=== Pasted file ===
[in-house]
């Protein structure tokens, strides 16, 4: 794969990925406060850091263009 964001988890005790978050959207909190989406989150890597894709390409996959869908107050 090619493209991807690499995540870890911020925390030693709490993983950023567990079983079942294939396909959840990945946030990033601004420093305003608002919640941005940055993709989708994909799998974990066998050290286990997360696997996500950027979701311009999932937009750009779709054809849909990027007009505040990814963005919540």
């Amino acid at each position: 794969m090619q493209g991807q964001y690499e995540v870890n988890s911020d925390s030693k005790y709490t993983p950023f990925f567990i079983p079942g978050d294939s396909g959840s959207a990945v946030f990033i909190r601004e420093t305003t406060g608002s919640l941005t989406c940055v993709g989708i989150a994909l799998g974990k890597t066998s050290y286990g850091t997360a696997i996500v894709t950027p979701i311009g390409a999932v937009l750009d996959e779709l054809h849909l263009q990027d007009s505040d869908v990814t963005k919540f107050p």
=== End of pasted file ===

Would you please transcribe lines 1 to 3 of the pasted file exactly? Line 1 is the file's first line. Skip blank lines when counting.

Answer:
[in-house]
């Protein structure tokens, strides 16, 4: 794969990925406060850091263009 964001988890005790978050959207909190989406989150890597894709390409996959869908107050 090619493209991807690499995540870890911020925390030693709490993983950023567990079983079942294939396909959840990945946030990033601004420093305003608002919640941005940055993709989708994909799998974990066998050290286990997360696997996500950027979701311009999932937009750009779709054809849909990027007009505040990814963005919540």
């Amino acid at each position: 794969m090619q493209g991807q964001y690499e995540v870890n988890s911020d925390s030693k005790y709490t993983p950023f990925f567990i079983p079942g978050d294939s396909g959840s959207a990945v946030f990033i909190r601004e420093t305003t406060g608002s919640l941005t989406c940055v993709g989708i989150a994909l799998g974990k890597t066998s050290y286990g850091t997360a696997i996500v894709t950027p979701i311009g390409a999932v937009l750009d996959e779709l054809h849909l263009q990027d007009s505040d869908v990814t963005k919540f107050p």